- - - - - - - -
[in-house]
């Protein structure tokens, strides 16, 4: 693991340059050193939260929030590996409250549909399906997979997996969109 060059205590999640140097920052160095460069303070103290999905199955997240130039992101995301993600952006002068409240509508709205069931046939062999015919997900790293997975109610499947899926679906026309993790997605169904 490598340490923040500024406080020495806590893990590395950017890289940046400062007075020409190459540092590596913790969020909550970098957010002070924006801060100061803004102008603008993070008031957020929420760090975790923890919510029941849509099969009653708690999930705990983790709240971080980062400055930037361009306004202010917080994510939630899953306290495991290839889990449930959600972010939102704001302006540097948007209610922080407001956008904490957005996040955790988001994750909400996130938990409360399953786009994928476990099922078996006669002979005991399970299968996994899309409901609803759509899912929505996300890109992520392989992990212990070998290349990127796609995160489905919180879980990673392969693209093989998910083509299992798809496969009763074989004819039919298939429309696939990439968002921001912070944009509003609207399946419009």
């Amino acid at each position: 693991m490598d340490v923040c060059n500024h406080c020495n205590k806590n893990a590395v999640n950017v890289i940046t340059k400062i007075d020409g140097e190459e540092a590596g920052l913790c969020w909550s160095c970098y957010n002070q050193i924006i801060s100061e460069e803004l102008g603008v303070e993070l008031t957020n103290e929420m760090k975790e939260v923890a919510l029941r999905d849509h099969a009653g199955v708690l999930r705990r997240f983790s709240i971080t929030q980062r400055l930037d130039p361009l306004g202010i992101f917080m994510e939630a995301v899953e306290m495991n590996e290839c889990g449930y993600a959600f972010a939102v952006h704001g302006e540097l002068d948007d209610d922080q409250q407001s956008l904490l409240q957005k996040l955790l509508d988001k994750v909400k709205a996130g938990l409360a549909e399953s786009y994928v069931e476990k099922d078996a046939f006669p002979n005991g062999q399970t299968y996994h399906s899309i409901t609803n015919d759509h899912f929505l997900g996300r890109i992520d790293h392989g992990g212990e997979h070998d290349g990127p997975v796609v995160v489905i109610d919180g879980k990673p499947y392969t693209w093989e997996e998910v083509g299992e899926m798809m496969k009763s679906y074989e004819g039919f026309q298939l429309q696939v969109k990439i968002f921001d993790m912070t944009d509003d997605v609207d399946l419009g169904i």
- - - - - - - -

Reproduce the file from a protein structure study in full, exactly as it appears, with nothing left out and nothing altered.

[in-house]
């Protein structure tokens, strides 16, 4: 693991340059050193939260929030590996409250549909399906997979997996969109 060059205590999640140097920052160095460069303070103290999905199955997240130039992101995301993600952006002068409240509508709205069931046939062999015919997900790293997975109610499947899926679906026309993790997605169904 490598340490923040500024406080020495806590893990590395950017890289940046400062007075020409190459540092590596913790969020909550970098957010002070924006801060100061803004102008603008993070008031957020929420760090975790923890919510029941849509099969009653708690999930705990983790709240971080980062400055930037361009306004202010917080994510939630899953306290495991290839889990449930959600972010939102704001302006540097948007209610922080407001956008904490957005996040955790988001994750909400996130938990409360399953786009994928476990099922078996006669002979005991399970299968996994899309409901609803759509899912929505996300890109992520392989992990212990070998290349990127796609995160489905919180879980990673392969693209093989998910083509299992798809496969009763074989004819039919298939429309696939990439968002921001912070944009509003609207399946419009």
């Amino acid at each position: 693991m490598d340490v923040c060059n500024h406080c020495n205590k806590n893990a590395v999640n950017v890289i940046t340059k400062i007075d020409g140097e190459e540092a590596g920052l913790c969020w909550s160095c970098y957010n002070q050193i924006i801060s100061e460069e803004l102008g603008v303070e993070l008031t957020n103290e929420m760090k975790e939260v923890a919510l029941r999905d849509h099969a009653g199955v708690l999930r705990r997240f983790s709240i971080t929030q980062r400055l930037d130039p361009l306004g202010i992101f917080m994510e939630a995301v899953e306290m495991n590996e290839c889990g449930y993600a959600f972010a939102v952006h704001g302006e540097l002068d948007d209610d922080q409250q407001s956008l904490l409240q957005k996040l955790l509508d988001k994750v909400k709205a996130g938990l409360a549909e399953s786009y994928v069931e476990k099922d078996a046939f006669p002979n005991g062999q399970t299968y996994h399906s899309i409901t609803n015919d759509h899912f929505l997900g996300r890109i992520d790293h392989g992990g212990e997979h070998d290349g990127p997975v796609v995160v489905i109610d919180g879980k990673p499947y392969t693209w093989e997996e998910v083509g299992e899926m798809m496969k009763s679906y074989e004819g039919f026309q298939l429309q696939v969109k990439i968002f921001d993790m912070t944009d509003d997605v609207d399946l419009g169904i």